Understand COPD Causes & Risk Factors
Remember long-term exposure to harmful chemicals, gases, and fumes is the cause of leading COPD. This exposure causes airway inflammation and obstruction. Also, risk factors increase your risk of developing COPD.
Cause of COPD
Smoking tobacco products is the leading cause of COPD. This doesn’t mean that everyone who smokes develops COPD. Nor does it mean that everyone with COPD smokes or has smoked. However, it means smoking can increase your likelihood of developing COPD. Age is another factor. COPD affects adults. It’s actually a condition that you develop later in life. Smoking, plus old age, increases the chances of developing COPD.
Smoking and old age aren’t the only causes of COPD. Remember this. COPD is caused by chronic exposure to toxic gases, fumes, or chemicals. Chronic exposure to irritants, like air pollution, chemicals, fumes, and even secondhand smoke, can cause COPD. Finally, there are people who develop COPD who don’t smoke and aren’t older. They have a genetic condition. The condition increases their likelihood of developing conditions that affect their lungs.
Common COPD Risk Factors
Risk Factor #1: Environmental Irritants
Many things in your environment increase your risk of developing COPD. Namely, toxins. Toxins are found in fumes and gases. Tobacco smoke is a common environmental irritant. It contains toxic chemicals and fumes. And, it increases your risk of developing COPD. But, it’s not the only environmental irritant.
Air pollution is another irritant. Polluted air contains a combination of toxic gases and fumes. They irritate your airways and lungs. It doesn’t mean you’ll have COPD. But, it does put you at risk. People living in big cities are at risk. But, so are people who live near busy streets.
Risk Factor #2: Tobacco Smoke
Tobacco smoke makes you more susceptible to developing COPD. You don’t have to be an active smoker to be susceptible to COPD. People who smoked early in life can also be susceptible. Also, expectant mothers who smoke while pregnant are susceptible. But why? Smoking contributes to poor lung development, poor lung function, and can lead to the development of lung disease.
But, why does this happen? Smoke causes inflammation in your lungs. Smoking can cause mucus development. Confounding variables will also increase your risk of developing COPD. Smoking causes inflammation and fibrosis of the small airways. This disease is what impairs lung function.
Risk Factor #3: Occupational Exposure
You know that exposure to dust, vapors, gases, and fumes makes you susceptible to developing COPD. Some occupations exposure you to these harmful chemicals. Most people think of janitorial workers. True, they’re frequently exposed to harmful chemicals. But, that isn’t the only occupation. In fact, many jobs expose you to harmful chemicals to some degree. Coal miners and industrial workers have exposure. So, their risk is high. On the other hand, sales workers, workers in administrative offices, and business workers have low exposure. Additionally, machine and system operators have a low-risk of exposure. Though risks are low, they’re still present.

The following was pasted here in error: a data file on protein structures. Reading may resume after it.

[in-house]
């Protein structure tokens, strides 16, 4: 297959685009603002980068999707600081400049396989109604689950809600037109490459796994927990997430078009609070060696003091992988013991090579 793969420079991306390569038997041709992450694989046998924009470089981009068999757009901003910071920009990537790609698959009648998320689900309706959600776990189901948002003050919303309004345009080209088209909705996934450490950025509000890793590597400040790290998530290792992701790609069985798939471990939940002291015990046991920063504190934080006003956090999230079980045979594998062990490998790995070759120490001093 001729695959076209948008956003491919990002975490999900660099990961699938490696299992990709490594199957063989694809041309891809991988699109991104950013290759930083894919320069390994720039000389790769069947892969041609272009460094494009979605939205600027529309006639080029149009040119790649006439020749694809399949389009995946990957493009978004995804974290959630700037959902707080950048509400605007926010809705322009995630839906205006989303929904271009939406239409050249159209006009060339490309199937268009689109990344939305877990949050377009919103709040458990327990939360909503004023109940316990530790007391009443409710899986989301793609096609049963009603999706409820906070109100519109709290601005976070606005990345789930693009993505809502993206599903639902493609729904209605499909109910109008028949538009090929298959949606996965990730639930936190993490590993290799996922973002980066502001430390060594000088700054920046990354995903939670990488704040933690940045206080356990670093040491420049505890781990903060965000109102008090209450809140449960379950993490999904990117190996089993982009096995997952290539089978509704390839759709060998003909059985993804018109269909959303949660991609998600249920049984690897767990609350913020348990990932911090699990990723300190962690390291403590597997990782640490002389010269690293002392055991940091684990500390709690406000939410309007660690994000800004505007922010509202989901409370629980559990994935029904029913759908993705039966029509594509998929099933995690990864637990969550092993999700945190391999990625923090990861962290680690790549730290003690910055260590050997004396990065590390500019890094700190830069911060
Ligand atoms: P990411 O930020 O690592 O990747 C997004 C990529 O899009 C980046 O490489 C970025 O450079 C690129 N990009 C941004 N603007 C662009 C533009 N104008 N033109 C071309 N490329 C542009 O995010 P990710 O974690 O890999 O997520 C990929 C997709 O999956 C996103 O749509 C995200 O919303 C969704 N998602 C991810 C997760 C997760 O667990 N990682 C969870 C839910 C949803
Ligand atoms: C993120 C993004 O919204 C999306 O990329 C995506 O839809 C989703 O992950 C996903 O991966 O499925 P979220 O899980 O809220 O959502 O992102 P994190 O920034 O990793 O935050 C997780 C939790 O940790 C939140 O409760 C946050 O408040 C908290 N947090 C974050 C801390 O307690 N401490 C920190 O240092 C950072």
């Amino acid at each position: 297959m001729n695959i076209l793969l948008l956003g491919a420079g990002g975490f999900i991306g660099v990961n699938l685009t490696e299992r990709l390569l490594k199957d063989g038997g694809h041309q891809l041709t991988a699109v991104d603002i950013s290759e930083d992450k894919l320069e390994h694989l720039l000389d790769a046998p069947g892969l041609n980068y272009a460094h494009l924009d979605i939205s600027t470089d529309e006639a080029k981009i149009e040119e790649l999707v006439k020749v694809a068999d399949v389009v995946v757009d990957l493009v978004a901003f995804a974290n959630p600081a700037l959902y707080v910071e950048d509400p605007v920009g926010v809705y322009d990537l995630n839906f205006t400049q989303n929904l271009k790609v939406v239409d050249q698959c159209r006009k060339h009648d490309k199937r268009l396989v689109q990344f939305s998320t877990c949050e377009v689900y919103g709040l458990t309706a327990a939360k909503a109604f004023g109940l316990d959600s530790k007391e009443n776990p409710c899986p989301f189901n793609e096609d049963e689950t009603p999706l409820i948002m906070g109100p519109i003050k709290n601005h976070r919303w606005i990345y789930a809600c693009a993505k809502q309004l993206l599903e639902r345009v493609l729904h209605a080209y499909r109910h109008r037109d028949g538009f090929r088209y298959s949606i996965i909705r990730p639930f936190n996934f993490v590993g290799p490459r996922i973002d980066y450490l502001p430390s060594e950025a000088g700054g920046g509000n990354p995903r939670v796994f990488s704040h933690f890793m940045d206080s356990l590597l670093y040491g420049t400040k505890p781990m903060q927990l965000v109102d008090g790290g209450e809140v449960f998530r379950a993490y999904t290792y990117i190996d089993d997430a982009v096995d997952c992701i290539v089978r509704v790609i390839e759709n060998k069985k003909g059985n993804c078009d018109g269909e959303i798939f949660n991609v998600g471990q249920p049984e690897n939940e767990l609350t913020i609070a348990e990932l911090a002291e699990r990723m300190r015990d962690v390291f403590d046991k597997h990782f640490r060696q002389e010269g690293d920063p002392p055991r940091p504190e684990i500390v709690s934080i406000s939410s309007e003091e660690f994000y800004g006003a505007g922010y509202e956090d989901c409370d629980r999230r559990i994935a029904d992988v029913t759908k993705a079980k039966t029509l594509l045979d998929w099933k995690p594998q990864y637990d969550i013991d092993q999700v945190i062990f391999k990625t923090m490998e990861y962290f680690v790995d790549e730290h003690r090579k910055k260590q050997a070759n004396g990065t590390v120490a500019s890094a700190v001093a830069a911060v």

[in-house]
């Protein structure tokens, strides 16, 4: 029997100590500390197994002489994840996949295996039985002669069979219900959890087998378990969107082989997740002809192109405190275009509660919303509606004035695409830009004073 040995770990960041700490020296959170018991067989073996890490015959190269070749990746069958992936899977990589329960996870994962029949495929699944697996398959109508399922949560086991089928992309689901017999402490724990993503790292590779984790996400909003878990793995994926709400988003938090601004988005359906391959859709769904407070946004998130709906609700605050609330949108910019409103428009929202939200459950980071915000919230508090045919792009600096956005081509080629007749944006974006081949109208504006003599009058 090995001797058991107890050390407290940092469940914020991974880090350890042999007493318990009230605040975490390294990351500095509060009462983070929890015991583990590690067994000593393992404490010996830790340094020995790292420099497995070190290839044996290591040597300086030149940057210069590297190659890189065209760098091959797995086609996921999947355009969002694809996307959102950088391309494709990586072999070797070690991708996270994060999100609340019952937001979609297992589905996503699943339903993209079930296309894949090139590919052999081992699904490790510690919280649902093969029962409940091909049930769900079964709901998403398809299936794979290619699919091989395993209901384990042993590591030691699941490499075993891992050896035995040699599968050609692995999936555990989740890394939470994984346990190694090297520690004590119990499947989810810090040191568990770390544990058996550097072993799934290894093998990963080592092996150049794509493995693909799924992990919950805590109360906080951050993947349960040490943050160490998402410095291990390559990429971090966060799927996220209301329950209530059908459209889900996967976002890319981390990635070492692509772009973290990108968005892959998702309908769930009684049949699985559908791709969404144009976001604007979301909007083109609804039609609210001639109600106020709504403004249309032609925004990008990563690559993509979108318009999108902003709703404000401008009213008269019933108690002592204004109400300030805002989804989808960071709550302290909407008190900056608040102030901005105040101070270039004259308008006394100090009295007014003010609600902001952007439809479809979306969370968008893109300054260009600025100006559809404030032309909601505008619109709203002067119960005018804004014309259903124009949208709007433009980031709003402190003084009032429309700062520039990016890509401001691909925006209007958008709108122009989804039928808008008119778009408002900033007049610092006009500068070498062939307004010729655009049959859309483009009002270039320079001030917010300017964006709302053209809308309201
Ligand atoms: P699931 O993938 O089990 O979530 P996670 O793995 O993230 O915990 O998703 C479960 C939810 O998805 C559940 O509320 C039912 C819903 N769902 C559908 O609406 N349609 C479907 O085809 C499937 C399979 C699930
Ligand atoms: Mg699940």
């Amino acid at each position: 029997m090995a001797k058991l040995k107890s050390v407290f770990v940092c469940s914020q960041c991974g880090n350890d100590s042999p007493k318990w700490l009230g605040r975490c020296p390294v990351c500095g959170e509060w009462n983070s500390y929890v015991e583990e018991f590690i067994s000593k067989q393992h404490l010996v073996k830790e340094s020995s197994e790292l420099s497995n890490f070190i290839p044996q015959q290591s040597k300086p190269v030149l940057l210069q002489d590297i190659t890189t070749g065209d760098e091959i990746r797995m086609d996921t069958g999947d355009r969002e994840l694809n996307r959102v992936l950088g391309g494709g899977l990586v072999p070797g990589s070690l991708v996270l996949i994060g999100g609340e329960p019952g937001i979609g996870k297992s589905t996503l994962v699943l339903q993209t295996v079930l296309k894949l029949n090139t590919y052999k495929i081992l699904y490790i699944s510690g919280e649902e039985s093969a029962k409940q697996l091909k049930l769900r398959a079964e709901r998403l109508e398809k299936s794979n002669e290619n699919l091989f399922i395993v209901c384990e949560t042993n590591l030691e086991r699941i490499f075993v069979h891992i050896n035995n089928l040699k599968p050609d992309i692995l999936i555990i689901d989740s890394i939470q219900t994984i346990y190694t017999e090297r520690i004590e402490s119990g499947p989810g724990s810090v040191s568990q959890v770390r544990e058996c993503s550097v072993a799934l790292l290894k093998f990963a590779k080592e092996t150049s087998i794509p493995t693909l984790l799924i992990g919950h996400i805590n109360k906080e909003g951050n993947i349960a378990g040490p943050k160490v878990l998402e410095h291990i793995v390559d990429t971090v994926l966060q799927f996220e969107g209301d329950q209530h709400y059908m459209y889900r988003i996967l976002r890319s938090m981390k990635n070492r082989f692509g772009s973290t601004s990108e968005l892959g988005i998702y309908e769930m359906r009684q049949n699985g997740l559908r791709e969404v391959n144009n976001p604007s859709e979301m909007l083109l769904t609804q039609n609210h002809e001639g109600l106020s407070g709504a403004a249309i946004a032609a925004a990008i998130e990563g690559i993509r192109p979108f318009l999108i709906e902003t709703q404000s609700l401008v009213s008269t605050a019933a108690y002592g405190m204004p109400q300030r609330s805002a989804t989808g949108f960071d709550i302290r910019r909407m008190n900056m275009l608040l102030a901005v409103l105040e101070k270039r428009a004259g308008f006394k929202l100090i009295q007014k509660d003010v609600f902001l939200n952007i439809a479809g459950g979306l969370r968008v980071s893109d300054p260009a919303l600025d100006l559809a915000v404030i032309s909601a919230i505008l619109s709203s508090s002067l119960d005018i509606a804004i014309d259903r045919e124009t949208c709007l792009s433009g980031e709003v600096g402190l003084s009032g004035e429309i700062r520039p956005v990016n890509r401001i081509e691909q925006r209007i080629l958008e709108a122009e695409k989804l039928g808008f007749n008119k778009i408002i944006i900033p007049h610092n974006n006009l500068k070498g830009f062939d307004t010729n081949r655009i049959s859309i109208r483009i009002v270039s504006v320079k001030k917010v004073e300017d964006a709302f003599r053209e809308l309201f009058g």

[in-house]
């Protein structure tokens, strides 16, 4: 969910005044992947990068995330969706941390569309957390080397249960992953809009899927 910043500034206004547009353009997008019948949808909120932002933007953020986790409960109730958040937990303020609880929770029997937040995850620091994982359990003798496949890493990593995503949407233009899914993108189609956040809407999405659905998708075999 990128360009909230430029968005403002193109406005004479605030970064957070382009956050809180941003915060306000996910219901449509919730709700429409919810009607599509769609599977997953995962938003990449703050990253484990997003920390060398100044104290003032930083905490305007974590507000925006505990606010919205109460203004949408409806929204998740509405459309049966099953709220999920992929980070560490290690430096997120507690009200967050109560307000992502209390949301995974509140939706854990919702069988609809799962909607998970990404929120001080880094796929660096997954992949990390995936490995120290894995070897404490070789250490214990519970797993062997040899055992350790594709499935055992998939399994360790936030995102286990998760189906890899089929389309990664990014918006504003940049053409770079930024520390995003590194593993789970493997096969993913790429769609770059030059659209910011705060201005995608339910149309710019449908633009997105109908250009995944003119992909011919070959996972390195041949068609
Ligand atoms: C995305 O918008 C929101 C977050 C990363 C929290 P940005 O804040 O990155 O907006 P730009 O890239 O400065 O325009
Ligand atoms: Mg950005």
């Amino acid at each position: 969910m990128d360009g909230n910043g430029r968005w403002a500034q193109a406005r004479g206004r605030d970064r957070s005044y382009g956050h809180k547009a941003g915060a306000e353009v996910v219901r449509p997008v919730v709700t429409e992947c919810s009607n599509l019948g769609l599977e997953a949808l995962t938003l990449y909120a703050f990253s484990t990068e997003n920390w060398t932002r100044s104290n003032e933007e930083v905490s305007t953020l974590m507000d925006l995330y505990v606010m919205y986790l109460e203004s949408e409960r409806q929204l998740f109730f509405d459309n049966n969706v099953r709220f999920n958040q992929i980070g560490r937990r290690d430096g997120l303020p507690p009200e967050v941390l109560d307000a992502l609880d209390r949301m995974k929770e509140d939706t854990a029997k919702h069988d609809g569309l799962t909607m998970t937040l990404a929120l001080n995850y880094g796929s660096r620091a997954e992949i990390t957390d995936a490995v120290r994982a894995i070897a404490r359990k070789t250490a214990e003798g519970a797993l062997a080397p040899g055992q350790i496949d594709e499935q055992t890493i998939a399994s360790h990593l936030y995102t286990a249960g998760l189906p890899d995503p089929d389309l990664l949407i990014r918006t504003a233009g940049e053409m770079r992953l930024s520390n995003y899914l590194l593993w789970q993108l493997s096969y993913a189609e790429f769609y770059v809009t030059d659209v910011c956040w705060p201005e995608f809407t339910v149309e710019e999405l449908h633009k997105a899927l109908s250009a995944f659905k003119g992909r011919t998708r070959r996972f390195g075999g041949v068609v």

The question is, how do chemicals cause COPD? Harmful chemicals, dust, vapors, and fumes irritate your airways. This contributes to airway inflammation. Exposure to one of these elements is harmful. What do you think happens when you have exposure to more than one of those elements? Exactly! This doesn’t mean everyone in these occupations develops COPD. Actually, only 15% of cases are caused by occupational exposure.
Risk Factor #4: Indoor Irritants
Another COPD risk factor is harmful chemicals. Harmful chemicals are also found in your home. This risk factor is less common in modernized cities. But it is a serious risk for under-developed cities and countries. Mostly, in homes that use wood-burning stoves. Or, homes with poor ventilation.
Risk Factor #5: Genetics
Some people are genetically predisposed to developing COPD. In other ways, they’re at risk. But, not because of smoking. Or exposure to fumes or irritants. They have a gene deficiency. So, for some of you, COPD is hereditary.
However, they aren’t the only ones with genetic predispositions. In fact, there are at least 13 different gene variances that increase their risks for lung conditions. Namely, poor lung function. This increases their risk for COPD. We should say, having one of these variances doesn’t guarantee you’ll develop COPD. But, it does mean there’s a slightly greater risk.